Taken together, these findings demonstrate that the regulation of FGF21 by one or a combination of these factors could be the mechanism through which hepatic Hh signaling ultimately influences adipose tissue and the development of the MHO phenotype in Hh-KO mice.

Supplementary Materials

The following supporting information can be downloaded at, Figure S1. Metabolic cage analysis; Figure S2. Quantification of adipocyte size; Figure S3. Characterization of inflammation in adipose tissue; Figure S4. Lipidomic profiles of adipose tissue; Figure S5. Quantitative Western blot analysis of UCP1 and cAMP levels in adipose tissue; Figure S6. Hedgehog signaling-related gene expression profiles; Figure S7. Bile acid concentrations; Table S1. Forward and reverse primer sequences used for qPCR; Table S2. Significantly changed lipid species in SAT adipose tissue from female Hh-KO compared to Hh-WT mice; Table S3. Significantly changed lipid species in SAT adipose tissue from male Hh-KO compared to Hh-WT mice; Table S4. Significantly changed lipid species in VAT adipose tissue from female Hh-KO compared to Hh-WT mice; Table S5. Significantly changed lipid species in VAT adipose tissue from male Hh-KO compared to Hh-WT mice; Table S6. Numeric values of expression analysis of browning-related genes in (A) female and (B) male Hh mice adipose tissue quantified by qPCR shown in Figure 4A as heatmap; Table S7. Numeric values of expression analysis of lipid synthesis-related genes in (A) female and (B) male SAC adipose tissue quantified by qPCR shown in Figure 4B as heatmap; Table S8. Numeric values of expression analysis of Hedgehog-related genes in (A) female and (B) male SAC adipose tissue quantified by qPCR shown in Figure S6 as heatmap; Table S9. Binding sites of GLI1 in hepatocytes of male C57BL/6N mice identified by ChIP-seq associated with FGF21 signaling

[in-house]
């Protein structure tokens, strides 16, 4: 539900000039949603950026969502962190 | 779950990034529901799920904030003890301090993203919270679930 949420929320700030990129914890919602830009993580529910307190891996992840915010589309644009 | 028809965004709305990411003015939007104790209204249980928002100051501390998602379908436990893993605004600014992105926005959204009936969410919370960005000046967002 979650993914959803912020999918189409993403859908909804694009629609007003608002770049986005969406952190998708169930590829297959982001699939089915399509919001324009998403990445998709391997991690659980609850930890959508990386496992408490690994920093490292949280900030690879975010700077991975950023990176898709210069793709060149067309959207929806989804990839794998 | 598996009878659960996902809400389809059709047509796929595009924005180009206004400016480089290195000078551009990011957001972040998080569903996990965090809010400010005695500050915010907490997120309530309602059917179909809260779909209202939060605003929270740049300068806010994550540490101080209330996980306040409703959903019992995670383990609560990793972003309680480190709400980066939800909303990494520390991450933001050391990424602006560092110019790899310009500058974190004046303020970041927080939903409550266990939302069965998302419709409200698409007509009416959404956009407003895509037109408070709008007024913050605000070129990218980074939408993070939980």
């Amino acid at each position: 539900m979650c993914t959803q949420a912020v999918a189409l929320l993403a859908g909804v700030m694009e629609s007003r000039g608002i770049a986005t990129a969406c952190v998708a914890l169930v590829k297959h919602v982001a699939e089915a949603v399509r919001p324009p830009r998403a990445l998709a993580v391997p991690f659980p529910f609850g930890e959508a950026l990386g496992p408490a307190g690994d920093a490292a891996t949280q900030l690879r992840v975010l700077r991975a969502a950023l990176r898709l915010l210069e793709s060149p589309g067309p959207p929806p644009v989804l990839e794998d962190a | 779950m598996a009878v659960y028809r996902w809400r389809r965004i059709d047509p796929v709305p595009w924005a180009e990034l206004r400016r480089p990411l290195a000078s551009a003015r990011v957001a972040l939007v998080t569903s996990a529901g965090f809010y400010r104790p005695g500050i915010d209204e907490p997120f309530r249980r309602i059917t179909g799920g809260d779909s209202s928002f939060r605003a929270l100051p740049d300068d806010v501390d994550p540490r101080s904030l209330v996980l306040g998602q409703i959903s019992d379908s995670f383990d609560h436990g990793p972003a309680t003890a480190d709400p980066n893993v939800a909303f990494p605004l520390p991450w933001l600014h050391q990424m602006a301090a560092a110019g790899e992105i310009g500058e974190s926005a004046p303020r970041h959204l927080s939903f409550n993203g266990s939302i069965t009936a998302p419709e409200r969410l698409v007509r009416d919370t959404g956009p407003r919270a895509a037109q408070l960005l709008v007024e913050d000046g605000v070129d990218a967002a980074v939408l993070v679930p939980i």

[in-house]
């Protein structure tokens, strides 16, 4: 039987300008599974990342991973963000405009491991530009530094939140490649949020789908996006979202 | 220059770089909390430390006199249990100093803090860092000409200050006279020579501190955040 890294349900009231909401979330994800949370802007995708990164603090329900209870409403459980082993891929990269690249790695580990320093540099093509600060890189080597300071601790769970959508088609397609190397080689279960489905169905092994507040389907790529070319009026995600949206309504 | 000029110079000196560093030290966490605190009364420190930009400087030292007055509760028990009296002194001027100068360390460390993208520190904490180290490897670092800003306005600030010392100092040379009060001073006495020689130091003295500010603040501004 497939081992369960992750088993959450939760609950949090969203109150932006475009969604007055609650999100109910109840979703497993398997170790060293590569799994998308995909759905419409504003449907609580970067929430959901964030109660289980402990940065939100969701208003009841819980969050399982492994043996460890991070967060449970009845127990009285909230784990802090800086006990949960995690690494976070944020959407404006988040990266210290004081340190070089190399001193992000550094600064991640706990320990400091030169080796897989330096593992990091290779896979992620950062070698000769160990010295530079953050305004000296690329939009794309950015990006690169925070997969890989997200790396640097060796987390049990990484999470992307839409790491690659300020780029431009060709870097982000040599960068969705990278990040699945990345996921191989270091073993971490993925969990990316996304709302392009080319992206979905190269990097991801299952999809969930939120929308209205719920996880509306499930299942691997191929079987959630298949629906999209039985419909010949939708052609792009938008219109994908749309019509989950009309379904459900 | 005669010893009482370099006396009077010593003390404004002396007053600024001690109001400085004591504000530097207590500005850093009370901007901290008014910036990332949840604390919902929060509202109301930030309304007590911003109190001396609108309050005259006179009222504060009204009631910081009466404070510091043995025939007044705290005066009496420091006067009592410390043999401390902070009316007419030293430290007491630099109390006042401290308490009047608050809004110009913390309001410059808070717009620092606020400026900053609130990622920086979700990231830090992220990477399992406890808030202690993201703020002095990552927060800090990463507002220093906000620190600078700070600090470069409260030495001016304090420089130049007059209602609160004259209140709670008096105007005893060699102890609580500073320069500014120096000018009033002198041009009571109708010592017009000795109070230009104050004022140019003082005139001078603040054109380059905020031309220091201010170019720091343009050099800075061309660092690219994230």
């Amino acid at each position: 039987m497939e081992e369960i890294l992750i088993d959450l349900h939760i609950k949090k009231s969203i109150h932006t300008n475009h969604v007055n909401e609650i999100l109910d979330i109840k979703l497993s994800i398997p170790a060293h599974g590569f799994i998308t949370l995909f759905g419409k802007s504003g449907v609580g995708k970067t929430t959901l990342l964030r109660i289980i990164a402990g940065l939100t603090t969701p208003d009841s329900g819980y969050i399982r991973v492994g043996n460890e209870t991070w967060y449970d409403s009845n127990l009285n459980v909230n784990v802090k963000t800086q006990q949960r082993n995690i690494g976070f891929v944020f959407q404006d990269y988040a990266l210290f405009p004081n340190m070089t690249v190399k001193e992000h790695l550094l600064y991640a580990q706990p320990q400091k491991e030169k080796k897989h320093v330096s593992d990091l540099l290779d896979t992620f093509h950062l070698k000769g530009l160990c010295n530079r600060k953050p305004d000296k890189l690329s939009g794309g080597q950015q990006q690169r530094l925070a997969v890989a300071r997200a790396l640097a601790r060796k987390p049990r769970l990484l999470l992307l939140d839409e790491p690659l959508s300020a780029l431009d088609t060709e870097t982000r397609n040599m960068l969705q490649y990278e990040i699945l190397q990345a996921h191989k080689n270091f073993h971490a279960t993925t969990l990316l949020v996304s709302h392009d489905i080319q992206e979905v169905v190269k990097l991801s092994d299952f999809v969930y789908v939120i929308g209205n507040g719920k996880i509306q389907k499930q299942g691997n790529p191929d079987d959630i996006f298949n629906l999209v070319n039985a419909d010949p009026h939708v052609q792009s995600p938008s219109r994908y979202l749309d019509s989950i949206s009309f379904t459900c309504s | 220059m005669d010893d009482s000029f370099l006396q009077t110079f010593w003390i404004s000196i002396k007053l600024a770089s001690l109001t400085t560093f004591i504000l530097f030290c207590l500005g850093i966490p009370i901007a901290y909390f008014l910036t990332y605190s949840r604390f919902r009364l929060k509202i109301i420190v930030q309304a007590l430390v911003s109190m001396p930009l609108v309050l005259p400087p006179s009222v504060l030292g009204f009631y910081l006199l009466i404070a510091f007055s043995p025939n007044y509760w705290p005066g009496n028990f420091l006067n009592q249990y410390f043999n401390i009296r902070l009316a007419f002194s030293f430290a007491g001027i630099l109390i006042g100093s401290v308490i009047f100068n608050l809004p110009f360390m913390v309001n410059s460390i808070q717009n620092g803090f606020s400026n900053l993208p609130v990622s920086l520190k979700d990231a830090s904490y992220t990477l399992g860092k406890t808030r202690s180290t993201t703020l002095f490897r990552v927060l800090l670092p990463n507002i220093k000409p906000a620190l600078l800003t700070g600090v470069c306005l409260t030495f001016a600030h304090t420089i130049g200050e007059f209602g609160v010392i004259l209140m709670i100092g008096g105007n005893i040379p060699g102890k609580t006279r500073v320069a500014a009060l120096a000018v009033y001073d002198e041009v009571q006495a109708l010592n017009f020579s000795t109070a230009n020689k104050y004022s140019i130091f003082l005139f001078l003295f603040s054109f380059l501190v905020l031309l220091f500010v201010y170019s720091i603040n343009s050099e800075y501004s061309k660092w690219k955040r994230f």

Author Contributions

Conceptualization, R.G., M.M.-S., C.K.; methodology, M.M.-S., K.W., F.O., M.G., D.L., S.R., U.H., J.K.; formal analysis, F.O., C.K., I.L., M.M.-S.; investigation, F.O., C.K., K.W., M.G., I.L., D.L., S.R., U.H., J.K., M.M.-S.; resources, R.G., M.M.-S., A.S., T.B.; data curation, M.M.-S., C.K.; writing—original draft preparation, F.O., C.K., M.M.-S.; writing—review and editing, K.W, M.G, I.L., D.L., S.R., A.S., U.H., J.K., R.G., T.B.; visualization, F.O., C.K., M.M.-S.; supervision, R.G., M.M.-S., T.B., project administration, R.G., M.M.-S.; funding acquisition, R.G., M.M.-S. All authors have read and agreed to the published version of the manuscript.


This research was funded by the Federal Ministry of Education and Research (BMBF, Germany) within the research network Systems Medicine of the Liver (LiSyM) [031L0053 and 031L0037], LiSyM-Krebs [031L0256C and 031L0258E] and the Deutsche Forschungsgemeinschaft (DFG, Germany) [grant number MA 6610/2-1, MA 6610/4-1]. UH was supported by the Robert Bosch Foundation (Stuttgart, Germany).

Institutional Review Board Statement

The animal study protocol was approved by the Landesdirektion Sachsen (permission numbers: TVV11/08/21.04.2008, TVV44/16/18.08.2016).

Informed Consent Statement

Not applicable.

Data Availability Statement

Not applicable.


We cordially thank Kerstin Heise, Doris Mahn, Frank Struck, and Vivien Karrasch for their excellent technical assistance. Furthermore, we would like to thank Petra Hirrlinger, Helga Köbrig and Manuela Liebig from the MEZ (Faculty of Medicine) for taking excellent care of our mice. Furthermore, we thank John Heiker for his valuable comments and recommendations regarding the results and their interpretation.

Conflicts of Interest

The authors declare no conflict of interest.


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Figure 1. Phenotypic changes in adipose tissue in Hh mice. (A) MRI scans showing adipose tissue depots as white areas in female and male Hh-WT and Hh-KO mice. Scale bars indicate 10 mm. (B) Quantitative analysis of brown (BAT), subcutaneous (SAT) and visceral (VAT) adipose tissue plotted as a percentage of body weight in female and male Hh-WT and Hh-KO mice; n = 4–7. (C) Analysis of adipocyte diameter based on perilipin staining (more details in Figure S2) in SAT and VAT from female and male Hh-WT and Hh-KO mice; n = 3–4. Multiple unpaired t-tests with p-values * ≤ 0.05, ** ≤ 0.01, *** ≤ 0.001.
Figure 1. Phenotypic changes in adipose tissue in Hh mice. (A) MRI scans showing adipose tissue depots as white areas in female and male Hh-WT and Hh-KO mice. Scale bars indicate 10 mm. (B) Quantitative analysis of brown (BAT), subcutaneous (SAT) and visceral (VAT) adipose tissue plotted as a percentage of body weight in female and male Hh-WT and Hh-KO mice; n = 4–7. (C) Analysis of adipocyte diameter based on perilipin staining (more details in Figure S2) in SAT and VAT from female and male Hh-WT and Hh-KO mice; n = 3–4. Multiple unpaired t-tests with p-values * ≤ 0.05, ** ≤ 0.01, *** ≤ 0.001.